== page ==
Generous Dutch scheme leading to rumoured reinvestment – but Irish owners unhappy at payment delays

In the wake of the Brexit TCA settlement, a number of EU states took advantage of EU funds available to compensate for reductions in quotas to their national fleets.

One of the last of the decommissioned beamers being broken up in the Netherlands. (Photo: Rypke Zeilmaker)

Whilst the Netherlands decommissioning scheme is progressing rapidly – and is leading to growing reports of Dutch owners looking to buy vessels and licences on other flags – those in the Irish industry are raising concerns about the slow progress of their scheme. There have been complaints about delays to payments to many owners who reluctantly decided to leave the industry.

Eight of the 57 Irish boats accepted for decommissioning have been scrapped, but to date just three owners have been paid in full. BIM has suggested that 42 of the 57 have formally accepted offers and that those vessels are in the process of being scrapped.

According to Bord Iascaigh Mhara, another six boat owners are still waiting for 50% of the money they are due, the payments being triggered when vessel licences have been removed from the boats.

Only two breakers are authorised to undertake the decommissioning work, and both are understood to have waiting lists from owners who have accepted their decommissioning offers. Under the offer conditions, vessels must be scrapped by the end of October, leading to concerns from many owners that they will not be able to meet deadlines.

Irish South and West Fish Producers’ Organisation chief executive Patrick Murphy said: “There is widespread unhappiness among those who have accepted decommissioning. The fact that just three of the eight boat owners have been paid in full and six others have only received half speaks volumes.”

Ireland’s fishing industry losses from Brexit have been calculated at around €43m a year at first-sale value by 2026, as the TCA phase- in of quota changes is reached – the largest of any EU member state. The Irish decommissioning scheme was originally capped at €60m, but then received an additional €15m in funds from the Irish government.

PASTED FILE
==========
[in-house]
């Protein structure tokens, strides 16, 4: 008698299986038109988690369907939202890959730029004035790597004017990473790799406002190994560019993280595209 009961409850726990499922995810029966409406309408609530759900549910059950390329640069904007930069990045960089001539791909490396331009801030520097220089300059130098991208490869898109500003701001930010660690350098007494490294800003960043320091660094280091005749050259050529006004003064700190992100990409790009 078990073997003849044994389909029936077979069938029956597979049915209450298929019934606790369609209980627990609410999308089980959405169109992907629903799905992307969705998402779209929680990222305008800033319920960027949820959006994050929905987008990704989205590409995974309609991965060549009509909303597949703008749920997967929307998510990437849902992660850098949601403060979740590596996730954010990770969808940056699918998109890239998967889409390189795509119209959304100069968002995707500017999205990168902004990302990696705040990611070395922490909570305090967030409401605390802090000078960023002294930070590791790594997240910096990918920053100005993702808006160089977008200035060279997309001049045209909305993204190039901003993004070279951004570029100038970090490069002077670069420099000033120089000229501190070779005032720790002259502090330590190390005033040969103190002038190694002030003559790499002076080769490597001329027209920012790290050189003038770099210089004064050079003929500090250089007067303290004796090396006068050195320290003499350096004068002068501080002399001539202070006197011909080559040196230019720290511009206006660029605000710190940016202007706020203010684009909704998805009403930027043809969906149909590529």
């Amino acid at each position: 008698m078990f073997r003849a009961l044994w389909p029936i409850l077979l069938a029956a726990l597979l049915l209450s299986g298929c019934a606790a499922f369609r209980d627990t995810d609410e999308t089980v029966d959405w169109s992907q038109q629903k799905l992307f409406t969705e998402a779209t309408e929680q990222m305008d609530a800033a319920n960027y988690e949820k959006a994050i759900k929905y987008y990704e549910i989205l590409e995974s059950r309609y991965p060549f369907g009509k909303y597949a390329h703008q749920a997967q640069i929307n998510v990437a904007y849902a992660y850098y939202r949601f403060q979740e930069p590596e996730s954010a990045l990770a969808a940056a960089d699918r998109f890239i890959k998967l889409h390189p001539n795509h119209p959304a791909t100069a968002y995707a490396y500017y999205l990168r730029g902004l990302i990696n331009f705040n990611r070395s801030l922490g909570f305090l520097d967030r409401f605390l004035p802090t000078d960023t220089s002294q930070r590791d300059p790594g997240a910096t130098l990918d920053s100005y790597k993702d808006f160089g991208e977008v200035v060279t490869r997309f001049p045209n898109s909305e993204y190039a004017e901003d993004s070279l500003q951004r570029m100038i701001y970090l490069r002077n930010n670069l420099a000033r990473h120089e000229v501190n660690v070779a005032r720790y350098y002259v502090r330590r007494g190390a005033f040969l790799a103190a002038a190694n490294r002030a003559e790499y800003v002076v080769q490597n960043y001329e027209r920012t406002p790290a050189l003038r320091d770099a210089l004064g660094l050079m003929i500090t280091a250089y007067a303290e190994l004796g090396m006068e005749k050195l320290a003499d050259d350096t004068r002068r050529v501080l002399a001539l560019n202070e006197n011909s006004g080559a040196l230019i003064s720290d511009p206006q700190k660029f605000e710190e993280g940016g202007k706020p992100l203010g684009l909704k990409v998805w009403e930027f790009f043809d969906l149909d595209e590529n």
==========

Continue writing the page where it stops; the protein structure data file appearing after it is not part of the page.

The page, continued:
The speed of the decommissioning scheme in the Netherlands is in marked contrast to that in Ireland, where many owners are complaining about delays. The majority of the Dutch vessels pictured here this spring have already been broken up.

In the Netherlands, meanwhile, €155m was made available, in a scheme that Dutch fishermen say has ‘torn the heart out of the industry’. Eighty vessels applied to leave the industry, 70 of which were accepted, the majority of them beamers.

The funds available to Dutch owners are seen as relatively generous. This is thought to be one reason behind renewed interest by many owners in purchasing additional vessels, on the UK register as well as in other EU member states.

Two different decommissioning schemes are open in Denmark. In the TCA/ Brexit-related scheme, 31 vessels have received offers totalling just over 200m kroner – £23m – to reflect loss of quota as a result of Brexit. This scheme closes in June.

The scheme for the Danish Baltic Sea fleet, which is aimed at smaller vessels, has seen 33 vessels offered a total of 50m kroner, around £6m. They have until September to make a final decision and surrender their licences.

This story was taken from the latest issue of Fishing News. For more up-to-date and in-depth reports on the UK and Irish commercial fishing sector, subscribe to Fishing News here or buy the latest single issue for just £3.30 here

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